5 No. 1 Puerto Rico s Excise Tax & Manufacturing 247 William Riefkohl, Vice President of the Puerto Rico Manufacturers Association. 12 In fact, Act 154, formerly House Bill 2526, was filed on Friday, October 22 nd by the Treasury Commission of the House of Representatives and was signed by the Governor on October 25 th, establishing that the Act s main purpose is to finance upcoming tax reform legislation. As explained on the previous section, the Puerto Rico tax system provides that sales by a non-puerto Rico affiliate outside of Puerto Rico are not subject to tax in Puerto Rico to the extent that such entity is not engaged in business in Puerto Rico. However, Act 154 modifies the sourcing rules in order to treat certain nonresident alien individuals, and foreign entities as engaged in trade or business within Puerto Rico in order to subject them to Puerto Rico tax on certain transactions. Act 154 establishes specific rules with respect to sales made by a non- Puerto Rico entity of products manufactured by its Puerto Rico affiliate. It also sets forth a new excise tax on the acquisition of personal property and services to any non-puerto Rico entity whose Puerto Rico affiliate has gross receipts from products manufactured or services rendered in Puerto Rico in excess of $75,000,000 for any of the three (3) preceding taxable years. A. Approval of the Internal Revenue Code for a New Puerto Rico The new Internal Revenue Code for Puerto Rico was signed into law on January 31, 2011, a and became known as the Internal Revenue Code for a New Puerto Rico (hereinafter the 2011 Internal Revenue Code for Puerto Rico Code). Specifically, section of the 2011 Internal Revenue Code for Puerto Rico Code sets forth that, for purposes of determining the income, gain or loss to be treated as effectively connected with the operation of a trade or business in Puerto Rico, the rules provided in subsection (f) and the definitions established in subsection (h) of Section 1123 of Act No. 120 of October 31, 1994, as amended, known as the "Puerto Rico Internal Revenue Code of 1994," in effect as of the date of enactment of this Code, shall apply. Furthermore, section of the 2011 Internal Revenue Code for Puerto Rico Code states that the provisions related with excise tax on the acquisition of personal property and services made after December 31, 2010 among related persons shall be provided in Sections 2101, 2102, 2103, 2104 and 2105 of Act No. 120 of October 31, 1994, as amended, effective on the date of enactment of the 2011 Internal Revenue Code for Puerto Rico Code. 12 Fernando Goyco Covas, Manufacturing Tax in Puerto Rico to Discourage US and EU Investments, INT L TAX REV., Nov. 5, 2010, available at Rico-to-discourage-US-and-EU-investments.html.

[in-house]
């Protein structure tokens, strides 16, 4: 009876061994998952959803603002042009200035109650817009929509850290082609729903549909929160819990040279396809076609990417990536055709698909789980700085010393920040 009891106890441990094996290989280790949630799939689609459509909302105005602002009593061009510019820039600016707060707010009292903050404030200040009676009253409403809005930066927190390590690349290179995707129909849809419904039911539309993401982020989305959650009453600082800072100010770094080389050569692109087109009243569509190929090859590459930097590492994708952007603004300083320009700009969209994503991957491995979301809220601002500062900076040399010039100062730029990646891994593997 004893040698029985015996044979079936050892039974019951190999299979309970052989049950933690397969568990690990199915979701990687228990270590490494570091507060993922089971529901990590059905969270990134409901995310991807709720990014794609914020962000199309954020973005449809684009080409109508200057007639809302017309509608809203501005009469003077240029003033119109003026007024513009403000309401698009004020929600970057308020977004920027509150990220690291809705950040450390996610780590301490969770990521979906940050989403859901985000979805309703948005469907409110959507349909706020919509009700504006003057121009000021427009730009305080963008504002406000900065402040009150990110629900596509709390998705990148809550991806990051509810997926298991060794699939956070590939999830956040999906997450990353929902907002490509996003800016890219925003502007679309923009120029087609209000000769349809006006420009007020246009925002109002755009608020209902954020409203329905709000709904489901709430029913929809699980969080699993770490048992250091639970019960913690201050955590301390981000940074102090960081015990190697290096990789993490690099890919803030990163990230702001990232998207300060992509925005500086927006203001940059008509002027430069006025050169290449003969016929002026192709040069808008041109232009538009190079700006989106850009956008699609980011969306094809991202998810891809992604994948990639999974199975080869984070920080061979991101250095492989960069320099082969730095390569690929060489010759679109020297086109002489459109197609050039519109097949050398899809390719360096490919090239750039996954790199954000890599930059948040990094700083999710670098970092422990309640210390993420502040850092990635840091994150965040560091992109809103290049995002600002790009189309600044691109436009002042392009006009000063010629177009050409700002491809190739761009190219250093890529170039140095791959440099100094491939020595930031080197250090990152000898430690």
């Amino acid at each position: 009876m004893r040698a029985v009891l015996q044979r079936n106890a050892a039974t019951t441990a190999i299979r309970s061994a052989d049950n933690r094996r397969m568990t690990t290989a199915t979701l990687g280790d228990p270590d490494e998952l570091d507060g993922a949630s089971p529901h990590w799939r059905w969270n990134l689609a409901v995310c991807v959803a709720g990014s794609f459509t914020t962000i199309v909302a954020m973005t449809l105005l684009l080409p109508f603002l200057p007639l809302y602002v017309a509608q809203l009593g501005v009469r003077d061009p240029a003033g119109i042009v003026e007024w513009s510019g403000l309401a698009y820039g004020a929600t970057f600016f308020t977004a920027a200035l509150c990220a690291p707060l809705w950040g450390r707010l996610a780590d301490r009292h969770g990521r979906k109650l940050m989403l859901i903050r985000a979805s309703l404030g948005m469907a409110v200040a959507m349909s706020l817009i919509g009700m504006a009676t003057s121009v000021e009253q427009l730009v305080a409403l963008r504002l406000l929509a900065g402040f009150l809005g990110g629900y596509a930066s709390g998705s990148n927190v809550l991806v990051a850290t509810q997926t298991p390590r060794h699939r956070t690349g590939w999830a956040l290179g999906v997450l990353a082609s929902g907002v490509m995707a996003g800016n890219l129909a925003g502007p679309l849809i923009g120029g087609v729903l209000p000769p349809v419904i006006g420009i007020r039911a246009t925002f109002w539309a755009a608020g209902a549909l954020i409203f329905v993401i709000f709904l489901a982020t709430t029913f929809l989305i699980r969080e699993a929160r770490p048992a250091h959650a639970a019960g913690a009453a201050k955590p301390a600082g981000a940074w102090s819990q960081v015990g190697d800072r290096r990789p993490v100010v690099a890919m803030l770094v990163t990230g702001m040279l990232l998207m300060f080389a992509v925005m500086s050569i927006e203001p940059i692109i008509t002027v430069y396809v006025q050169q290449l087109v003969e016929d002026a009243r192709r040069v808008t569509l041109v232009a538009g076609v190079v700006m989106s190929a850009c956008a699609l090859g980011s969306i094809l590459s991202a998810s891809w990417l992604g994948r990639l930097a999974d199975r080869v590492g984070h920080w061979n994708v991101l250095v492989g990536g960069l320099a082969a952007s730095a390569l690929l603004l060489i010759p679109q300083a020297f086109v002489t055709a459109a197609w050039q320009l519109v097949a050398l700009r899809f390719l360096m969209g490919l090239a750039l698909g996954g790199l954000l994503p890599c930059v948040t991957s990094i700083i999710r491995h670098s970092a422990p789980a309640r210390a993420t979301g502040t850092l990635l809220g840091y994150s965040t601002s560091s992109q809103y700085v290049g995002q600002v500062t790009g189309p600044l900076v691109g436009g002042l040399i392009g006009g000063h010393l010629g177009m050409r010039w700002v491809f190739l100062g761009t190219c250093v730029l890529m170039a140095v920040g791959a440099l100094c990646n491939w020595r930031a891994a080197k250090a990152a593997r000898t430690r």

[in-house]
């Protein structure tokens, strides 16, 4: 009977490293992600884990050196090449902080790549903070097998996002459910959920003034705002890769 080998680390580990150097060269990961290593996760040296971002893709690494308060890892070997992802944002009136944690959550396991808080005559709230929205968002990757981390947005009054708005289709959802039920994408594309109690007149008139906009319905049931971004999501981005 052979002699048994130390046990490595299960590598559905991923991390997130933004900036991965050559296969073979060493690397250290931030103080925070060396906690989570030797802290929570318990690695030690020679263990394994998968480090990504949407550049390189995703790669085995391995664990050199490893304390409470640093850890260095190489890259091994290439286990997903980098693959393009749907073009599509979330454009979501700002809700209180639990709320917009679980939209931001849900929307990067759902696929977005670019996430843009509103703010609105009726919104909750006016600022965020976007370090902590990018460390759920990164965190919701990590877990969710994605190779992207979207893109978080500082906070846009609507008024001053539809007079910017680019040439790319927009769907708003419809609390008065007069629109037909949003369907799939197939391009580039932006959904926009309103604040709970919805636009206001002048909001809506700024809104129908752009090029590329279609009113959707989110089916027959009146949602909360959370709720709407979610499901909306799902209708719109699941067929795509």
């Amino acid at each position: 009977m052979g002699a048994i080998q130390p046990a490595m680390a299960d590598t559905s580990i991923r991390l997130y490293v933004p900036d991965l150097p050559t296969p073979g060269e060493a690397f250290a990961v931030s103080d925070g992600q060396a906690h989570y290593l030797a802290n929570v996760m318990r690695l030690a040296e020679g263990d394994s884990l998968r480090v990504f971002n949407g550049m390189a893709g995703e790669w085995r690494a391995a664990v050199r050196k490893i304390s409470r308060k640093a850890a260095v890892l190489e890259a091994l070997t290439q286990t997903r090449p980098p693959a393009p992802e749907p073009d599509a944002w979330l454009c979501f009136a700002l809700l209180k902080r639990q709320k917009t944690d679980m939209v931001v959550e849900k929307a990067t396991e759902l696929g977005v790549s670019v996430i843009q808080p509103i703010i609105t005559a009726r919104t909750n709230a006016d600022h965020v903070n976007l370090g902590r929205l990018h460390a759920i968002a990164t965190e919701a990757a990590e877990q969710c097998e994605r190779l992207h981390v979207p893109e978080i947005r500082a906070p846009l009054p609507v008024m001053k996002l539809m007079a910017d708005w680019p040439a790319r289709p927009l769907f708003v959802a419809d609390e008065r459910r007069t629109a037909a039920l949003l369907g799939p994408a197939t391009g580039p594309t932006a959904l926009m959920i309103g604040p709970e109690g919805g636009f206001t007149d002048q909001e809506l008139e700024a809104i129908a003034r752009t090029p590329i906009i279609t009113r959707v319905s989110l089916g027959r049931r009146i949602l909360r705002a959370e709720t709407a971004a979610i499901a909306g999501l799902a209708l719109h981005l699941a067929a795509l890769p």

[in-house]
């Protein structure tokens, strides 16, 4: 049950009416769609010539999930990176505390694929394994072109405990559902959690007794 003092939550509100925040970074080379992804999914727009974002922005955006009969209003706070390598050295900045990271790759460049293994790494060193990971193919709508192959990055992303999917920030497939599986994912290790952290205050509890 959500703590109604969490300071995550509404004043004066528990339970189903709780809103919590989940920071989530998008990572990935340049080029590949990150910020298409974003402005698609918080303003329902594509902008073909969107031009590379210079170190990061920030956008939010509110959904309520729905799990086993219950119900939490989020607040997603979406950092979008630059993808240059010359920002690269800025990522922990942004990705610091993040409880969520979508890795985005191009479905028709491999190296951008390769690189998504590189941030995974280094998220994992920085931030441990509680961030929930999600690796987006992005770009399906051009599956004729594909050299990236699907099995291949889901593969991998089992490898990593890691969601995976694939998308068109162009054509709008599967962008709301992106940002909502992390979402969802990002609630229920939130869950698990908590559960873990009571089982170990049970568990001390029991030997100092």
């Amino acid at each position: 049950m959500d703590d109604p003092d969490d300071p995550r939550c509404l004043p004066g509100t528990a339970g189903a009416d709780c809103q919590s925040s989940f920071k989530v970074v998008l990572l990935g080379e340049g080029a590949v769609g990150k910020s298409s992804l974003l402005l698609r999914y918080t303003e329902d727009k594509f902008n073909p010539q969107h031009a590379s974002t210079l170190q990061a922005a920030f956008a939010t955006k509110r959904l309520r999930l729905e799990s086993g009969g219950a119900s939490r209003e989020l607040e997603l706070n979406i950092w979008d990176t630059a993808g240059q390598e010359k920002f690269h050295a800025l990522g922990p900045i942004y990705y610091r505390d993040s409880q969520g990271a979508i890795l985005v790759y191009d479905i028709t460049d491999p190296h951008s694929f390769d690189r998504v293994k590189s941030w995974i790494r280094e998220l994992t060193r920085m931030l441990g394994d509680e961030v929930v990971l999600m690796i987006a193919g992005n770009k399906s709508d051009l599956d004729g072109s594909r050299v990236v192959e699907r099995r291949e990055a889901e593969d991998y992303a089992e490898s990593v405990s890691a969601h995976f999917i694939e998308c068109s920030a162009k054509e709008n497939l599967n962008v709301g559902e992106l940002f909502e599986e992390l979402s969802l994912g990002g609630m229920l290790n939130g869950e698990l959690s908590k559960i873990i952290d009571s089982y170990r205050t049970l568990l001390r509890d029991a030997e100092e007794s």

6 248 U.P.R. Business Law Journal Vol. 2 B. Effectively Connected Income Rules 13 Act 154 expands the scope of the office or fixed place of business concept. It provides that the office or fixed place of business of a person in Puerto Rico will be considered as the office or fixed place of business of a foreign entity when the person in Puerto Rico: has authority to negotiate and conclude contracts on behalf of the foreign entity, provided it is not a general commission agent, broker, or other agent of independent status acting in the ordinary course of his business; or is a member of the same controlled group as the foreign entity, and for the taxable year or any of the three (3) preceding taxable years satisfies one of following thresholds: 14 If at least ten percent (10%) of the gross receipts of the person in Puerto Rico arise from the sale of personal property manufactured in Puerto Rico to, or from the performance of services in Puerto Rico for or on behalf of, the foreign entity. If the sales of personal property manufactured in Puerto Rico to, or the performance of services in Puerto Rico for or on behalf of, the foreign entity, account for at least ten percent (10%) of the cost of the total personal property or services purchased by the foreign entity. If the commissions or fees earned by the foreign entity from transactions related to personal property manufactured in Puerto Rico or services performed by the other person in Puerto Rico represent at least ten percent (10%) of the total commissions or fees earned from similar transactions. If the foreign entity facilitates the sale of personal property manufactured in Puerto Rico or the performance of services by the person in Puerto Rico, and such sales or services, when considered with the activities described above, account for at least: Ten percent (10%) of the total gross receipts of the person in Puerto Rico; or, Ten percent (10%) of the total gross receipts of the foreign entity from similar facilitation services. 13 See P.R. Internal Revenue Code 1123(f). 14 P.R. Internal Revenue Code 1123(f)(4).